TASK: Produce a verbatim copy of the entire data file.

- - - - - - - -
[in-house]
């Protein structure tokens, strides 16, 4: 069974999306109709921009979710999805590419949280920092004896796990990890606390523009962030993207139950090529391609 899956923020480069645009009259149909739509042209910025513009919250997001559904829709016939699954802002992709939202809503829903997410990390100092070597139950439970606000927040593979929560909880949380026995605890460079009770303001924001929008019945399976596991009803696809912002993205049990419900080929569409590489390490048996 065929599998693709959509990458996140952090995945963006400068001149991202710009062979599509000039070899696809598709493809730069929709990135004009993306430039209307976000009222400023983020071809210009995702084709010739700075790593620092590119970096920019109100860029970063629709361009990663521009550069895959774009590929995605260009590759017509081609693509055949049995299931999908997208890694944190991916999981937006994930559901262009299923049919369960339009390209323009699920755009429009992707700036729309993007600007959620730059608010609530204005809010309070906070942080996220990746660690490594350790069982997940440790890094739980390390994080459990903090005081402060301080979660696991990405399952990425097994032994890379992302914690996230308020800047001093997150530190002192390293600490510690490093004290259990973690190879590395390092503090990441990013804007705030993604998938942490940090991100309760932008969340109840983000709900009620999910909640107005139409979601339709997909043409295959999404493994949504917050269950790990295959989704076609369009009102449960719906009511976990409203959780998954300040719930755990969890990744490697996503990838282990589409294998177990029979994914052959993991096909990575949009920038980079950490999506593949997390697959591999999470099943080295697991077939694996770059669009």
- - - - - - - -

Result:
[in-house]
């Protein structure tokens, strides 16, 4: 069974999306109709921009979710999805590419949280920092004896796990990890606390523009962030993207139950090529391609 899956923020480069645009009259149909739509042209910025513009919250997001559904829709016939699954802002992709939202809503829903997410990390100092070597139950439970606000927040593979929560909880949380026995605890460079009770303001924001929008019945399976596991009803696809912002993205049990419900080929569409590489390490048996 065929599998693709959509990458996140952090995945963006400068001149991202710009062979599509000039070899696809598709493809730069929709990135004009993306430039209307976000009222400023983020071809210009995702084709010739700075790593620092590119970096920019109100860029970063629709361009990663521009550069895959774009590929995605260009590759017509081609693509055949049995299931999908997208890694944190991916999981937006994930559901262009299923049919369960339009390209323009699920755009429009992707700036729309993007600007959620730059608010609530204005809010309070906070942080996220990746660690490594350790069982997940440790890094739980390390994080459990903090005081402060301080979660696991990405399952990425097994032994890379992302914690996230308020800047001093997150530190002192390293600490510690490093004290259990973690190879590395390092503090990441990013804007705030993604998938942490940090991100309760932008969340109840983000709900009620999910909640107005139409979601339709997909043409295959999404493994949504917050269950790990295959989704076609369009009102449960719906009511976990409203959780998954300040719930755990969890990744490697996503990838282990589409294998177990029979994914052959993991096909990575949009920038980079950490999506593949997390697959591999999470099943080295697991077939694996770059669009």